- VenomLNK is a poisoned LNK file. Windows uses LNK files to automate program execution. More_eggs uses a maliciously written LNK file to execute TerraLoader by tricking the user into opening what they think is a document.
- TerraLoader loads the other modules from VenomLNK
- TerraPreter provides a Meterpreter (a Metasploit attack payload) shell in memory
- TerraStealer is an info stealing module used to exfiltrate sensitive data
- TerraTV allows threat actors to hijack TeamViewer for lateral movement
- TerraCrypt is a ransomware plugin for PureLocker ransomware, aka CR1 Ransomware, a lesser-known ransomware.
The social engineering method for the 2022 more_eggs campaign consisted of disguising a zipped copy of the VenomLNK malware as a job applicant’s resume. A benign PDF resume was included as well, which served as a decoy resume, while more_eggs installed TerraLoader.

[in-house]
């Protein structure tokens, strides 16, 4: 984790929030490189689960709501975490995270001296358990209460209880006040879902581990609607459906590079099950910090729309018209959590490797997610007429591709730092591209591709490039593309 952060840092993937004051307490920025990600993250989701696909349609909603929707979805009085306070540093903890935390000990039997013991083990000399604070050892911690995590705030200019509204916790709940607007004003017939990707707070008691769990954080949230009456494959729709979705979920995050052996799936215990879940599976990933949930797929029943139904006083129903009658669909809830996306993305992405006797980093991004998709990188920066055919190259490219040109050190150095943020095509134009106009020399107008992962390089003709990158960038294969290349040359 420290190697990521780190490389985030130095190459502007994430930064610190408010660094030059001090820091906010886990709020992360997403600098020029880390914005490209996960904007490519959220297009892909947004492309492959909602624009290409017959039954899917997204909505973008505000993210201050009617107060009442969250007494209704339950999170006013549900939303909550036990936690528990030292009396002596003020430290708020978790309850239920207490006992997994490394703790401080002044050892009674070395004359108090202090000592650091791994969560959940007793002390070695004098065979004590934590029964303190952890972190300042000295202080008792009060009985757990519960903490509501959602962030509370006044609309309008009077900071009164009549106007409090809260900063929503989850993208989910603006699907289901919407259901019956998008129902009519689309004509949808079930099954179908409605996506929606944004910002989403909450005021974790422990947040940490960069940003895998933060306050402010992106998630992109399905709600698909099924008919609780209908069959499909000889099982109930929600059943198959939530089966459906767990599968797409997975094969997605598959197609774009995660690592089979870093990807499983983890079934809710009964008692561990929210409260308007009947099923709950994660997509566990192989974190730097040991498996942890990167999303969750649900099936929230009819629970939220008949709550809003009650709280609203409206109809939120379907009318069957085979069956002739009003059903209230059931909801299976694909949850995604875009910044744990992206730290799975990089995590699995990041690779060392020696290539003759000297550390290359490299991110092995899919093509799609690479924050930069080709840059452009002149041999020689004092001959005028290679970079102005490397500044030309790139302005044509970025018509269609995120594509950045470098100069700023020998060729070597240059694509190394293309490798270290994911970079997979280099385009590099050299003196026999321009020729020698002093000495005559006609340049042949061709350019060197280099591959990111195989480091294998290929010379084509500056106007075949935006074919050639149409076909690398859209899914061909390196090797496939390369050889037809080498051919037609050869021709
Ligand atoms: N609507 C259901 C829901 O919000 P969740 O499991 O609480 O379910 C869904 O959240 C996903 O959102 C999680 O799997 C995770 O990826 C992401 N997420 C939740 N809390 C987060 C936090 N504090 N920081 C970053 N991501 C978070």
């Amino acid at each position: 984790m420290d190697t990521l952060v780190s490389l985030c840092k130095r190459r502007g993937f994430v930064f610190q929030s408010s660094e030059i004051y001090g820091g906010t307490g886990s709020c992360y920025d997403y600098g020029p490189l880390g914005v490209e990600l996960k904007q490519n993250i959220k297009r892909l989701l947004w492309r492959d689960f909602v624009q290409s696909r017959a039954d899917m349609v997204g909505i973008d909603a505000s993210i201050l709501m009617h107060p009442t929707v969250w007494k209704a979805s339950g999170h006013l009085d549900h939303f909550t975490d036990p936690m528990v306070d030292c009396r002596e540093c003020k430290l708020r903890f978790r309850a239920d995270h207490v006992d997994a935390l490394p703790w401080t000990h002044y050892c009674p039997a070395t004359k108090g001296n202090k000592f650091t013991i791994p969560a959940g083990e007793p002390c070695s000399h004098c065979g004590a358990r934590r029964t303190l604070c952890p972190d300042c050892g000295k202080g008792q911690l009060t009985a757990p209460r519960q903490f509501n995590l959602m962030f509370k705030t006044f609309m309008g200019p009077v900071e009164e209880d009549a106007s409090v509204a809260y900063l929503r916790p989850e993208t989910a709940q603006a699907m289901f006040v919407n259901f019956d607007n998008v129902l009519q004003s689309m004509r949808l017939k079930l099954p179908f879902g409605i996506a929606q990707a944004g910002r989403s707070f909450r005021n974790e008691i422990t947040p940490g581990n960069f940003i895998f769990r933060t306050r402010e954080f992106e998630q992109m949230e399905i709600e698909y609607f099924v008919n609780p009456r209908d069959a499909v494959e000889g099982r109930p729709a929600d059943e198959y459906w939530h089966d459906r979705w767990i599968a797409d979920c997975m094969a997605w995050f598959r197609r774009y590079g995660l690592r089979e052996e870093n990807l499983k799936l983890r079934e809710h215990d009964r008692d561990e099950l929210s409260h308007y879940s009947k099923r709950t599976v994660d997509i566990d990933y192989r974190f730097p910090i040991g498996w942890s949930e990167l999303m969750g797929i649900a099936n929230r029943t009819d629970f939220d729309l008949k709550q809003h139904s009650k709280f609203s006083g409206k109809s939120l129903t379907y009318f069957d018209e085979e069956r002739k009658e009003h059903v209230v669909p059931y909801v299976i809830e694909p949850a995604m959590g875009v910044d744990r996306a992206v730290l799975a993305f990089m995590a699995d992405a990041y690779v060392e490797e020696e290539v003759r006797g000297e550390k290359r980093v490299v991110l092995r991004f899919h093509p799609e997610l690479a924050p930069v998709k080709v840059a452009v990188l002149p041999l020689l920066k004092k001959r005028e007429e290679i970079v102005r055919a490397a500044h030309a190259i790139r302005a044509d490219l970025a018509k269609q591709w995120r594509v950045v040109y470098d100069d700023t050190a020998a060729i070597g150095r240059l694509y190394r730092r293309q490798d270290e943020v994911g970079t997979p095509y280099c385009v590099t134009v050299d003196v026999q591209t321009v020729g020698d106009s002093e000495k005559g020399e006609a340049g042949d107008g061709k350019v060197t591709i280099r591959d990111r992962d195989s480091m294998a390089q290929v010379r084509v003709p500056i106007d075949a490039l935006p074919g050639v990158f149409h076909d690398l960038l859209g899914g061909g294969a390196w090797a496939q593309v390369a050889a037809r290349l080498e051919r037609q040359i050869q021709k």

As with previous more_eggs variants observed by TRU, the malware abuses legitimate Windows processes to evade detection, alongside a decoy document to trick users. With the incident involving the accounting firm, an employee of the firm received what they thought was a candidate’s resume. However, the resume was the VenomLNK malware. Once VenomLNK was executed, it proceeded to execute TerraLoader so that TerraLoader could load various information-stealing modules and intrusion modules belonging to the more_eggs suite. With the 2022 campaign however, there were two notable differences:
- In place of the previously abused Windows process,exe – which manages network connections – more_eggs was abusing ie4uinit.exe, another Windows Process, to load its malicious plugins.